Oil’s rise to US$50 a barrel earlier this month proved to be short-lived, but at least it suggested that oil prices had established a new and higher range. We might not be looking at a return to US$100-a-barrel WTI anytime soon, but prices seem to have stabilized somewhat, remaining north of US$40 for several weeks now.
Who knows how long this will last, of course. Support for higher prices has come at least in part from supply disruptions — in Nigeria and Libya, as well as Alberta, thanks to the Fort McMurray fires. Recent U.S. Energy Information Administration data suggest that stockpiles of crude are coming down.
Yet things like supply disruptions are difficult to predict, and even harder to count on when it comes to having a lasting impact on the supply glut. The better news might be that the other side of the supply-demand imbalance is starting to do what it’s supposed to do: There are signs that global demand is picking up.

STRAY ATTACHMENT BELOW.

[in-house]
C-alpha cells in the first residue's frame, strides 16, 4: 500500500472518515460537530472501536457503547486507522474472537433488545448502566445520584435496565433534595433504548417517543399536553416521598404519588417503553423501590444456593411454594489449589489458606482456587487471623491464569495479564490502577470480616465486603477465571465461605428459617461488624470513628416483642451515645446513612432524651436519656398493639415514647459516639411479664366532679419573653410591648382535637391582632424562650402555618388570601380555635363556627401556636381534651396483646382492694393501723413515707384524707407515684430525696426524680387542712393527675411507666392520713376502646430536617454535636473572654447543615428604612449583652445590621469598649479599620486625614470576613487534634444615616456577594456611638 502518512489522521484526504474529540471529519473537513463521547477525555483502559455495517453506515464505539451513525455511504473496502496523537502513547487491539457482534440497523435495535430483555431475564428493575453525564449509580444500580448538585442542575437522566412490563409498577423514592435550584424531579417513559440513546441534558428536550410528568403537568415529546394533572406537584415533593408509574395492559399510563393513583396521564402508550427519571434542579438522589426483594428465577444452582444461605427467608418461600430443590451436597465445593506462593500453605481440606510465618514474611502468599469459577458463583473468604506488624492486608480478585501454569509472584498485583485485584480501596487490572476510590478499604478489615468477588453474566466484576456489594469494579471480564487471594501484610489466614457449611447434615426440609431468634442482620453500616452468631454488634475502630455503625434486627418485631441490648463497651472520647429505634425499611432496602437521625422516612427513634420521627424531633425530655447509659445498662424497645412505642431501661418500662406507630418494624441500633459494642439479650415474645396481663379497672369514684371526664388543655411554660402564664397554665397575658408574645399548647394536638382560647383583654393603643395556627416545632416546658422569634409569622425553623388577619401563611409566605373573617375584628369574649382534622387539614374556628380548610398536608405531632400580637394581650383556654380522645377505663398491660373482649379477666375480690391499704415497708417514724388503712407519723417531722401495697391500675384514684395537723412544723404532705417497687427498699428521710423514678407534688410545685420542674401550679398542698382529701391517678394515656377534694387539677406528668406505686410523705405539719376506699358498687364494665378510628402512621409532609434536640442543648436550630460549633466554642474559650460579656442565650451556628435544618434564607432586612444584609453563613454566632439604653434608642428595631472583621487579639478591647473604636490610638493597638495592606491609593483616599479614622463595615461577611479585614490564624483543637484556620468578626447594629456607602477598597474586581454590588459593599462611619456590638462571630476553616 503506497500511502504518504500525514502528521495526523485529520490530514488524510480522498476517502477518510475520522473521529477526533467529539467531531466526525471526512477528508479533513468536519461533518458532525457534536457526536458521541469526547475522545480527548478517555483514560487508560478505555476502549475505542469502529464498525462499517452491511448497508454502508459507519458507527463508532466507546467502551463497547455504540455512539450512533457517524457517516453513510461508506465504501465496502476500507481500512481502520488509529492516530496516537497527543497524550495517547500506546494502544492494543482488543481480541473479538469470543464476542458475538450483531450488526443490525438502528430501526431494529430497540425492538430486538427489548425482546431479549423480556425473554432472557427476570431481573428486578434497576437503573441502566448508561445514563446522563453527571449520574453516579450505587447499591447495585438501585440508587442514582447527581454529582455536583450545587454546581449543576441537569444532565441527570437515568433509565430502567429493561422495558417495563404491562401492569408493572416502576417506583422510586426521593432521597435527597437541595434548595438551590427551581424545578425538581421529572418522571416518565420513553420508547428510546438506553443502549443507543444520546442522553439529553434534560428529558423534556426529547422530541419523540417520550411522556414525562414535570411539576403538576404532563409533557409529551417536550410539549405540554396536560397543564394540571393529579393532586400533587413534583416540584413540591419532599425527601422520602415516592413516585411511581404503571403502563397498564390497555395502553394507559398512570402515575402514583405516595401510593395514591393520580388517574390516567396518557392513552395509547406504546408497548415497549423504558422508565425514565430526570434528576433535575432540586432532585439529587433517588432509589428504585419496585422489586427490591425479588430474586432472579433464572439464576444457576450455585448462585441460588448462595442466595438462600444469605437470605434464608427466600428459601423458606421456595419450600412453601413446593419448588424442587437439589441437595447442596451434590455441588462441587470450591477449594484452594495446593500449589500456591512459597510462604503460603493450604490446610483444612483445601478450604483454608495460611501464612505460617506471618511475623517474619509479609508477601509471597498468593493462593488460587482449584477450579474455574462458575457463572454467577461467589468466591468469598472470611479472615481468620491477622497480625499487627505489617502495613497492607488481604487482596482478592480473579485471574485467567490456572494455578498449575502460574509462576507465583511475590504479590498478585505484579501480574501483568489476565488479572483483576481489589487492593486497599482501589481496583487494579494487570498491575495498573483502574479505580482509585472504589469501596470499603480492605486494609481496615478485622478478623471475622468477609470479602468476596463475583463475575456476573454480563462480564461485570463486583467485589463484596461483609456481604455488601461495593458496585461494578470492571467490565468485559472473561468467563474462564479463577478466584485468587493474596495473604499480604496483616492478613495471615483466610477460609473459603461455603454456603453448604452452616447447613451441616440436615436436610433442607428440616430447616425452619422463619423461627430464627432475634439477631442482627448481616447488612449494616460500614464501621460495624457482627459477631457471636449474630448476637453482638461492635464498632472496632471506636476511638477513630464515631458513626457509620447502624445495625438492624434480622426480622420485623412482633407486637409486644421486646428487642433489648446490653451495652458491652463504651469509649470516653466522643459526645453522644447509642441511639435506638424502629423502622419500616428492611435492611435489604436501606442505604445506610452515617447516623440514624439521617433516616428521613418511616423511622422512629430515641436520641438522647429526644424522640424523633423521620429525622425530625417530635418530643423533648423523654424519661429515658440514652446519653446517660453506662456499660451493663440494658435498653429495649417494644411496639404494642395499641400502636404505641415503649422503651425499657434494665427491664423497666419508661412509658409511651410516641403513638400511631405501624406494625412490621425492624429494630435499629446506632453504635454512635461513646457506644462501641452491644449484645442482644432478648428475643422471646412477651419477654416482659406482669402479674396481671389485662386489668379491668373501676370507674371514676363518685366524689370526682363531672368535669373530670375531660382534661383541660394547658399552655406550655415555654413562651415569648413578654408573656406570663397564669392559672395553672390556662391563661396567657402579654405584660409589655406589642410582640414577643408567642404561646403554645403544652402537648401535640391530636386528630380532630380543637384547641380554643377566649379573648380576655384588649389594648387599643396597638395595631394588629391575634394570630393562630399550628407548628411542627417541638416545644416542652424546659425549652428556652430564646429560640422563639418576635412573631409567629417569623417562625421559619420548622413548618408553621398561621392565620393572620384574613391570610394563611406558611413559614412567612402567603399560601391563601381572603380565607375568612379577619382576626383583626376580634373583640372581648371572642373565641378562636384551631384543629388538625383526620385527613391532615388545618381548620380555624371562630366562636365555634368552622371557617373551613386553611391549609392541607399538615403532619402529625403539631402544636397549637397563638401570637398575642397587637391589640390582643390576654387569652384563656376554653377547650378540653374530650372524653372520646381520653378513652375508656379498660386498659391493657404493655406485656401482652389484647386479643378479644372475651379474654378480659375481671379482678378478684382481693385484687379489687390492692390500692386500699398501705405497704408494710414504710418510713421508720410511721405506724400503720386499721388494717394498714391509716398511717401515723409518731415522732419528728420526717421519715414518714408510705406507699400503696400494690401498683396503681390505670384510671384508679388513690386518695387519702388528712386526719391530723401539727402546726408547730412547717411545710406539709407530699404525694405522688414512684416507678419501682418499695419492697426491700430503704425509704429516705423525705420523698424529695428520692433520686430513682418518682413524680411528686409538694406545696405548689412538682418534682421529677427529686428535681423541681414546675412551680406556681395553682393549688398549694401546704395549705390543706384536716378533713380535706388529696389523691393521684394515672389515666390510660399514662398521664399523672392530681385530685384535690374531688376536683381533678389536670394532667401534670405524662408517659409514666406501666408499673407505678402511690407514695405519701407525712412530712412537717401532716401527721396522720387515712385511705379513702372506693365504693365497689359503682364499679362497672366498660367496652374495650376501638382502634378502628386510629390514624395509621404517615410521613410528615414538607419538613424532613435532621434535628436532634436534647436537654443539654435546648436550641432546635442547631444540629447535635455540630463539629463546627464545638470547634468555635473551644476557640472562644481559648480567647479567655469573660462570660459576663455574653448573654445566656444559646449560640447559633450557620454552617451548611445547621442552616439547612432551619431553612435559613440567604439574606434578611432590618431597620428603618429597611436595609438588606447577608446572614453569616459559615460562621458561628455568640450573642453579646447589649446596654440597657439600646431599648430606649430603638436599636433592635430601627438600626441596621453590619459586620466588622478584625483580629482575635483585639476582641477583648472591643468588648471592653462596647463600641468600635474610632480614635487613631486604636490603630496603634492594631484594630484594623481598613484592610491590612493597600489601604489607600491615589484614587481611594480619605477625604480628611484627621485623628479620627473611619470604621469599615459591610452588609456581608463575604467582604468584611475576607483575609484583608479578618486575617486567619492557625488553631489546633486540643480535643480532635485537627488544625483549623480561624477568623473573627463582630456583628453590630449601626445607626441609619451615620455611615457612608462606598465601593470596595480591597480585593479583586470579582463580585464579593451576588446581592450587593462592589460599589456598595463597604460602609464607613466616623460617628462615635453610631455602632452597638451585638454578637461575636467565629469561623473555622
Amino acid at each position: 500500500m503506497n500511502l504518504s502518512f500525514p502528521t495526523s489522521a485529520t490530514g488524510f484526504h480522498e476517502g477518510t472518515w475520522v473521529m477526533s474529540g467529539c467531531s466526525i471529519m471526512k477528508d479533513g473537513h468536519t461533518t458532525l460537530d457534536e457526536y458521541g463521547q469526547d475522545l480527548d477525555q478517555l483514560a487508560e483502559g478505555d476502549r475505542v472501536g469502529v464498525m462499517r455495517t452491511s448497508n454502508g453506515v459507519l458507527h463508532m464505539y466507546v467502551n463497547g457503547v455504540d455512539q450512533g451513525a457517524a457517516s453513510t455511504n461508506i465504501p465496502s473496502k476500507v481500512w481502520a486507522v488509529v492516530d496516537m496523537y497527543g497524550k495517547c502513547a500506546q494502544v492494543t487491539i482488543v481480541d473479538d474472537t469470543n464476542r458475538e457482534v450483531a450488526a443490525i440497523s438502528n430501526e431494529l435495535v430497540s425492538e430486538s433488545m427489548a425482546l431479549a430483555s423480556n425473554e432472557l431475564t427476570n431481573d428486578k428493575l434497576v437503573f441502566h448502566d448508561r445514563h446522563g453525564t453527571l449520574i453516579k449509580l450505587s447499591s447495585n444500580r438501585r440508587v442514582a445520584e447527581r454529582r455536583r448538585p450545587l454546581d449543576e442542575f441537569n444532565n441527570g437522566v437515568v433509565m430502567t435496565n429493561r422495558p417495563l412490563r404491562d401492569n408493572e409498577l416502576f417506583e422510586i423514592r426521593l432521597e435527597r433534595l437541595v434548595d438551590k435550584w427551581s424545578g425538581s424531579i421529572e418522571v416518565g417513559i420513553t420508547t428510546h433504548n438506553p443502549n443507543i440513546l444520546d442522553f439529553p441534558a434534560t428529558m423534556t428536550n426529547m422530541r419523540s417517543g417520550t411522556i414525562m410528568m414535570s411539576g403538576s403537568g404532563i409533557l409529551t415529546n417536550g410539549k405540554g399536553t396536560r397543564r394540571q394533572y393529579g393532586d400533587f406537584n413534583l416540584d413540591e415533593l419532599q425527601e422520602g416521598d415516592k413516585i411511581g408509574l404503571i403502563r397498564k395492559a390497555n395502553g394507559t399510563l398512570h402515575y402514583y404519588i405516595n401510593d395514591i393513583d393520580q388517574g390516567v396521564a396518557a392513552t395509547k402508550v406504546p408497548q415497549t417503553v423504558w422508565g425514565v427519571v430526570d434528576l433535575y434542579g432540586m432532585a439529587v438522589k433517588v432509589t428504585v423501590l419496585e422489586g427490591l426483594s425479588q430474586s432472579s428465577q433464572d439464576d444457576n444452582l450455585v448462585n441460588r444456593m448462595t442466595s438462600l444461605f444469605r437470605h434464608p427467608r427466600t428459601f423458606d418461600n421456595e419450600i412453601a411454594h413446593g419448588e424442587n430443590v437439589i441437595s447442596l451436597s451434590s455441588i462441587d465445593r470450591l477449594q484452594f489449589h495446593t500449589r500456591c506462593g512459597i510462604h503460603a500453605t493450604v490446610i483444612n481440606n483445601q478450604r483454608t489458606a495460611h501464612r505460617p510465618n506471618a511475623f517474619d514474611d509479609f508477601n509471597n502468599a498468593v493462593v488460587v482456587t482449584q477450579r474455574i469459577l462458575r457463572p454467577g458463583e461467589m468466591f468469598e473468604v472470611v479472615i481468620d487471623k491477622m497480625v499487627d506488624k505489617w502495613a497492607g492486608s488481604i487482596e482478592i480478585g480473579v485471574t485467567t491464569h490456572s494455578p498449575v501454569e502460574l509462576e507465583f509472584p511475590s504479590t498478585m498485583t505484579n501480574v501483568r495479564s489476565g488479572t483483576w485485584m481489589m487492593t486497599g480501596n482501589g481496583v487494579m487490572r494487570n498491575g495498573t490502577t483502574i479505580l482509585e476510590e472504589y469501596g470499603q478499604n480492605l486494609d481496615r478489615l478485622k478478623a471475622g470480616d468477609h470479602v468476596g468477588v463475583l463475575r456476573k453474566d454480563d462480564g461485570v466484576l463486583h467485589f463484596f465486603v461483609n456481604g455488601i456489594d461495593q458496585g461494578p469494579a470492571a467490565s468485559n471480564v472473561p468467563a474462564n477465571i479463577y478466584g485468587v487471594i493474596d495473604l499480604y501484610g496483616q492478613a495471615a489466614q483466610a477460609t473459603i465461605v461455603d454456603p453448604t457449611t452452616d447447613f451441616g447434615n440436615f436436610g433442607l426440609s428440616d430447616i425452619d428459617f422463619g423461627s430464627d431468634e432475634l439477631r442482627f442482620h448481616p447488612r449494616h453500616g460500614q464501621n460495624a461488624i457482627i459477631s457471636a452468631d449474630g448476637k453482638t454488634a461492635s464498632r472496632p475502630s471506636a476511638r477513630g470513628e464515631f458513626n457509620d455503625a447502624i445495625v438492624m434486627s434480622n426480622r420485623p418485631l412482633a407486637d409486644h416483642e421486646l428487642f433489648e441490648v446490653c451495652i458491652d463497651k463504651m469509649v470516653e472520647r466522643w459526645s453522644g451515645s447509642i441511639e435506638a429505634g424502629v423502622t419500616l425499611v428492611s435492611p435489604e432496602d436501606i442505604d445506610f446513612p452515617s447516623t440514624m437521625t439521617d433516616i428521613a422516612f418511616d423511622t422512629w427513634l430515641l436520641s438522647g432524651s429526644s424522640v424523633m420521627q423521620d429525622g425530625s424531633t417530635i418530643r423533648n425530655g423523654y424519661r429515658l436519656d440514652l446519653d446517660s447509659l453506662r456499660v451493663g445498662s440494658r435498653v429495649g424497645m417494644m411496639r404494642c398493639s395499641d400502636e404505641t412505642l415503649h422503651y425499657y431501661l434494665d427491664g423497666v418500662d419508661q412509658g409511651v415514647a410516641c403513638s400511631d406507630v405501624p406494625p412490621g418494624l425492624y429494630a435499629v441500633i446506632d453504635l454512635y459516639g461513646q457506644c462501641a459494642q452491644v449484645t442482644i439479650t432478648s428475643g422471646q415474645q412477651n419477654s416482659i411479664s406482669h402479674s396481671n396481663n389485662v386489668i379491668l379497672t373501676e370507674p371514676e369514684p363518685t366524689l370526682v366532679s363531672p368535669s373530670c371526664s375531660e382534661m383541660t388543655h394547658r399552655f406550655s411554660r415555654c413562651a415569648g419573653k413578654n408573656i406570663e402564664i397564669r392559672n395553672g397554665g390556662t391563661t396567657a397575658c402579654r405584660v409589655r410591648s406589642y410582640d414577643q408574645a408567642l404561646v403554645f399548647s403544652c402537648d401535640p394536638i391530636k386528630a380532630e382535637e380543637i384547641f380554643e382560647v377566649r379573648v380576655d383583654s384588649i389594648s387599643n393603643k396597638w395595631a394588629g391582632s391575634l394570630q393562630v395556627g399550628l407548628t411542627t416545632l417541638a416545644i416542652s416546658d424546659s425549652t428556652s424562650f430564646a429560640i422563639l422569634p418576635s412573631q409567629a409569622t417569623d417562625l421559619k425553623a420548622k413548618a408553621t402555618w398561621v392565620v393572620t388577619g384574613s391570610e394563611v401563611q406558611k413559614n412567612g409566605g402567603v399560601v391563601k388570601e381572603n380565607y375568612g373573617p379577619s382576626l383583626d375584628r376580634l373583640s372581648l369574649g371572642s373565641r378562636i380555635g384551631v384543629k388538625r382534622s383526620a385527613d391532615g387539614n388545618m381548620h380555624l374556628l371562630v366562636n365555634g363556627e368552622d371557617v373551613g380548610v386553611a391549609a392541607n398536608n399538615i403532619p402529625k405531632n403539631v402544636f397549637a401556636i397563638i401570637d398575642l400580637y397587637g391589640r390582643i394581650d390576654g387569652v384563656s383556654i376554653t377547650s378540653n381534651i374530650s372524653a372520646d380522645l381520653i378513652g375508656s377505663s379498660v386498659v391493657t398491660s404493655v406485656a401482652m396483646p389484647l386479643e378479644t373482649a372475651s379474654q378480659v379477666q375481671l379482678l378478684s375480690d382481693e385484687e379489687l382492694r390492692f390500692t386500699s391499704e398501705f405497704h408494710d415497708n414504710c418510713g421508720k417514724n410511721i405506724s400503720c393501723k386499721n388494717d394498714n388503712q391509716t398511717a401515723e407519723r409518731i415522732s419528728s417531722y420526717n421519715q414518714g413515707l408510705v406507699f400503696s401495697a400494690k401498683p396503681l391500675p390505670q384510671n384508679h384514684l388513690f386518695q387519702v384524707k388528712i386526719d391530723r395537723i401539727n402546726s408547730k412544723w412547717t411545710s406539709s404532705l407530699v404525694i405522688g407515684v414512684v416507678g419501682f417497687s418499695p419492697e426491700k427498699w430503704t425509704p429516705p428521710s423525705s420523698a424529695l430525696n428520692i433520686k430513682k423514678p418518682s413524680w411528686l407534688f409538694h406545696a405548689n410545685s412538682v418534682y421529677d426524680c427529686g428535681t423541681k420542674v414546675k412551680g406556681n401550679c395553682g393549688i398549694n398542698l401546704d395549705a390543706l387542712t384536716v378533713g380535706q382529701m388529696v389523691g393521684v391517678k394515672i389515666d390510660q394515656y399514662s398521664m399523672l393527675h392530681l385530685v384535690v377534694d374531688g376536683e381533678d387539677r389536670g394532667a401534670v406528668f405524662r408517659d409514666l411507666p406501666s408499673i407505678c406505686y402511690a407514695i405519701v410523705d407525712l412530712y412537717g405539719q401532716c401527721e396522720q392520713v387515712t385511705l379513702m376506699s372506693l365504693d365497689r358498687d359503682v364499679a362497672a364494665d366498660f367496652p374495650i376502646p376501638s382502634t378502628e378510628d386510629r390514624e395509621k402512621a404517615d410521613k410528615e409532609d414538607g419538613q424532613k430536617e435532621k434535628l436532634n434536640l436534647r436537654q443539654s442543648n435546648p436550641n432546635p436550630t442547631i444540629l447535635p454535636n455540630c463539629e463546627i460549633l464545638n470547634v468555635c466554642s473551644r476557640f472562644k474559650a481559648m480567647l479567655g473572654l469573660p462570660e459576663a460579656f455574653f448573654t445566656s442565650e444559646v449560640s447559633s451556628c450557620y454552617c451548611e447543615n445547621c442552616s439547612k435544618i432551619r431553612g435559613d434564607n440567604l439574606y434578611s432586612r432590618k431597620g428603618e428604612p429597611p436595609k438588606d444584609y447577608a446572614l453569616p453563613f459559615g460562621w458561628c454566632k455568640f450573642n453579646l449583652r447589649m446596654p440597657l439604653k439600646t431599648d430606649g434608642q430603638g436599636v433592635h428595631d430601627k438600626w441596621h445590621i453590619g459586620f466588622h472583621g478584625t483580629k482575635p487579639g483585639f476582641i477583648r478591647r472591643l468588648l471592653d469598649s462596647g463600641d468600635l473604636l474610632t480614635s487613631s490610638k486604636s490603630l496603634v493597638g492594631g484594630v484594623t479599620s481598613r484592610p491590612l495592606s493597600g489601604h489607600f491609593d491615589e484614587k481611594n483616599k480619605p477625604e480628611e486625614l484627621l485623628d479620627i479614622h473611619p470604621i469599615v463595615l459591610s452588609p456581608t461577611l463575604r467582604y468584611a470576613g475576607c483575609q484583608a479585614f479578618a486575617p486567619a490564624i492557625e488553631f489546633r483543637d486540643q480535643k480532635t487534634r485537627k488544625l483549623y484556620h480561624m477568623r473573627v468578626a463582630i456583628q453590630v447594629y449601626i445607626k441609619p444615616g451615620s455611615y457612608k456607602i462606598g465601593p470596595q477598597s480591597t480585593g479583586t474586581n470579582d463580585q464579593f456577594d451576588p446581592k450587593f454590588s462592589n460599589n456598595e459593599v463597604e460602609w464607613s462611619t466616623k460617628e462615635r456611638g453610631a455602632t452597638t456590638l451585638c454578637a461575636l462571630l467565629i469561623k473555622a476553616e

In the largest oil market in the world, the United States, gasoline consumption is growing strongly. Perhaps that’s not a surprise, given robust employment growth and the beginning of the summer driving season.
Meanwhile, investor concerns over a hard landing in China — the world’s second largest oil consumer — have eased somewhat, and that has stabilized prices. But it’s in India that the real demand story may be playing out.
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